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Celebrating religious sisters, priests and brothers


Now is the time to be especially nice to religious sisters, priests and brothers in your life; 2015 is their year.

The Diocese of Wilmington will begin its celebration of the Year of Consecrated Life on Feb. 2 with Solemn Evening Prayer at 6:30 p.m. at St. Joseph on the Brandywine Church in Greenville.

Bishop Malooly will preside at the service that’s sponsored by the diocese’s Office for Religious.

Everyone who supports religious life is invited to join in the service, said Franciscan Sister Ann David Strohminger, who directs the Office for Religious.

Pope Francis proclaimed the Year of Consecrated Life in a letter last fall, asking all Catholics to thank God for the gifts members of religious orders have given the church and the world, to join them in prayer and find practical ways to support them and their ministries.

“Let them know the affection and the warmth which the entire Christian people feels for them,” the pope wrote, proclaiming the year that began with Advent and will run until Feb. 2, 2016.

“I think it’s a way to re-energize our vocations,” Sister Ann said of the year’s celebration of women and men and religious life. “It’s a way to inform and invite people to know more about consecrated life.”

The first invitation of the year after the Feb. 2 Evening Prayer is an open house the Oblate Sisters of St. Francis de Sales are holding at their convent in Childs, Md., on Feb. 8. The convent, on the grounds of Mount Aviat Academy, will be open for tours from 2 to 4 p.m.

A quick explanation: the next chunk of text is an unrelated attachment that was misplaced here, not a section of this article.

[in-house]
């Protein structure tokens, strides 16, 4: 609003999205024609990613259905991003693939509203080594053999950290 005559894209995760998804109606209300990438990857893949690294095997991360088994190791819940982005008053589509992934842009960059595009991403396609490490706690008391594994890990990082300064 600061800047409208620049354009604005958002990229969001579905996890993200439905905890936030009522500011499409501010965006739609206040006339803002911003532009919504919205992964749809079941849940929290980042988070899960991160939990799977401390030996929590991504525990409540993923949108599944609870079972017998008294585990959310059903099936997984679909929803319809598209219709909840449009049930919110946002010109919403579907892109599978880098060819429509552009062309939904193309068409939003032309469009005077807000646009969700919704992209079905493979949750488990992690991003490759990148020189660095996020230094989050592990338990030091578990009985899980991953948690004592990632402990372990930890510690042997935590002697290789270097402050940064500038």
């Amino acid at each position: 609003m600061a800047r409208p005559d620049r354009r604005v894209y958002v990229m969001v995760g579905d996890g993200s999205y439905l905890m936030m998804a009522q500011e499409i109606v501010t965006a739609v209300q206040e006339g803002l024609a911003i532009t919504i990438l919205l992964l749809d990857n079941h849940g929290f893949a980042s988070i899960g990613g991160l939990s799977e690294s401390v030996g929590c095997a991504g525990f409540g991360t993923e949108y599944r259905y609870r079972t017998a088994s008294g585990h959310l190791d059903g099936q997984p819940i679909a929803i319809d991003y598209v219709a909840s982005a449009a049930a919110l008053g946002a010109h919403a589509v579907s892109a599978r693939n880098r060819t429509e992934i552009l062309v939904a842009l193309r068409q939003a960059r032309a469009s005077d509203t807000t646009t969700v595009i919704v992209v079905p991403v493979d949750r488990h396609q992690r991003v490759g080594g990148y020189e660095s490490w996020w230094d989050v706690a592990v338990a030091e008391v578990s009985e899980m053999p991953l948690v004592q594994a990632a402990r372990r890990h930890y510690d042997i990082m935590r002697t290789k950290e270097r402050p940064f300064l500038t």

Visitors that day are invited to see where the Oblate sisters pray and live in community. Guests will learn about the spirituality of St. Francis de Sales and the history of the congregation.

Many other congregations in the nation and around the world are expected to hold similar open houses on Feb. 8.

Sister Ann called the year’s observance “a time when the pope wants us to have a focus on prayer, service and community. It’s a year for renewal, remembrance and hope” for religious communities.

Religious men and women are “called to make visible and to witness the life that Jesus called us to in mission,” Sister Ann said.

In addition to the opening prayer service and open houses, the U.S. bishops’ observance of the year, has set Sept. 13 as another day of prayer when people will be invited to join religious men and women for vespers, the rosary or holy hours.

Father James Greenfield, the provincial of the Oblates of St. Francis de Sales of Wilmington-Philadelphia, is also the current president of the Conference of Major Superiors of Men.

During an October press conference about the Year of Consecrated Life in Washington, Father Greenfield said he hoped the year would encourage new vocations and also allow people to “see our commitment with fresh eyes and open their hearts to support us with a renewed energy that stirs us all to embrace our pope’s ongoing call for the new evangelization.”

At the same press conference, Sister Marcia Allen, a member of the Sisters of St. Joseph of Concordia, Kansas, and president-elect of Leadership Conference of Women Religious, said another initiative for the year is called “Days with Religious,” during which laypeople will have opportunities to join men and women religious in works of service throughout the summer of 2015.

She said these opportunities will not only give laypeople the chance to “work with us side by side” but will also enable them to become aware of the charisms of different orders.

The pope’s letter for the Year of Consecrated Life explained that while he was writing as pope, he was also writing as a Jesuit, “a brother who, like yourselves, is  consecrated to the Lord.”

— The Dialog and Catholic News Service